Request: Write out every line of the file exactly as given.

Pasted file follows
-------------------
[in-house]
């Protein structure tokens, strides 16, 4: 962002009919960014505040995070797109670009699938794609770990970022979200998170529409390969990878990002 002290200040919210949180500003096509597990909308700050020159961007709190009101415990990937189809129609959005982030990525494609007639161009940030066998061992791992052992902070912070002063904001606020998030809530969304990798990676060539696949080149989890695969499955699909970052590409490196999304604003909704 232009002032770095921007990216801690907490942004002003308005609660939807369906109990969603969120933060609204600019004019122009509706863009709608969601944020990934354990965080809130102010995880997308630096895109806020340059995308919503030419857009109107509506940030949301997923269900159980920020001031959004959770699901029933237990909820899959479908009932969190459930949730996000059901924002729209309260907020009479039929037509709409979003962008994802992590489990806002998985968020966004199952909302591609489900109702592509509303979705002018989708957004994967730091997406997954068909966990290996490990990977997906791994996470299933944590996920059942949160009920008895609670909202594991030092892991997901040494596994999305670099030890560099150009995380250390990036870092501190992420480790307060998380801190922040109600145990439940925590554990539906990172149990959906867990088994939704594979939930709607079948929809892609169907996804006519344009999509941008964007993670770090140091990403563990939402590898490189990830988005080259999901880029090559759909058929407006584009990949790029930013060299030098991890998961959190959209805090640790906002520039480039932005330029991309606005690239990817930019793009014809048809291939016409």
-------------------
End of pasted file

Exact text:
[in-house]
């Protein structure tokens, strides 16, 4: 962002009919960014505040995070797109670009699938794609770990970022979200998170529409390969990878990002 002290200040919210949180500003096509597990909308700050020159961007709190009101415990990937189809129609959005982030990525494609007639161009940030066998061992791992052992902070912070002063904001606020998030809530969304990798990676060539696949080149989890695969499955699909970052590409490196999304604003909704 232009002032770095921007990216801690907490942004002003308005609660939807369906109990969603969120933060609204600019004019122009509706863009709608969601944020990934354990965080809130102010995880997308630096895109806020340059995308919503030419857009109107509506940030949301997923269900159980920020001031959004959770699901029933237990909820899959479908009932969190459930949730996000059901924002729209309260907020009479039929037509709409979003962008994802992590489990806002998985968020966004199952909302591609489900109702592509509303979705002018989708957004994967730091997406997954068909966990290996490990990977997906791994996470299933944590996920059942949160009920008895609670909202594991030092892991997901040494596994999305670099030890560099150009995380250390990036870092501190992420480790307060998380801190922040109600145990439940925590554990539906990172149990959906867990088994939704594979939930709607079948929809892609169907996804006519344009999509941008964007993670770090140091990403563990939402590898490189990830988005080259999901880029090559759909058929407006584009990949790029930013060299030098991890998961959190959209805090640790906002520039480039932005330029991309606005690239990817930019793009014809048809291939016409």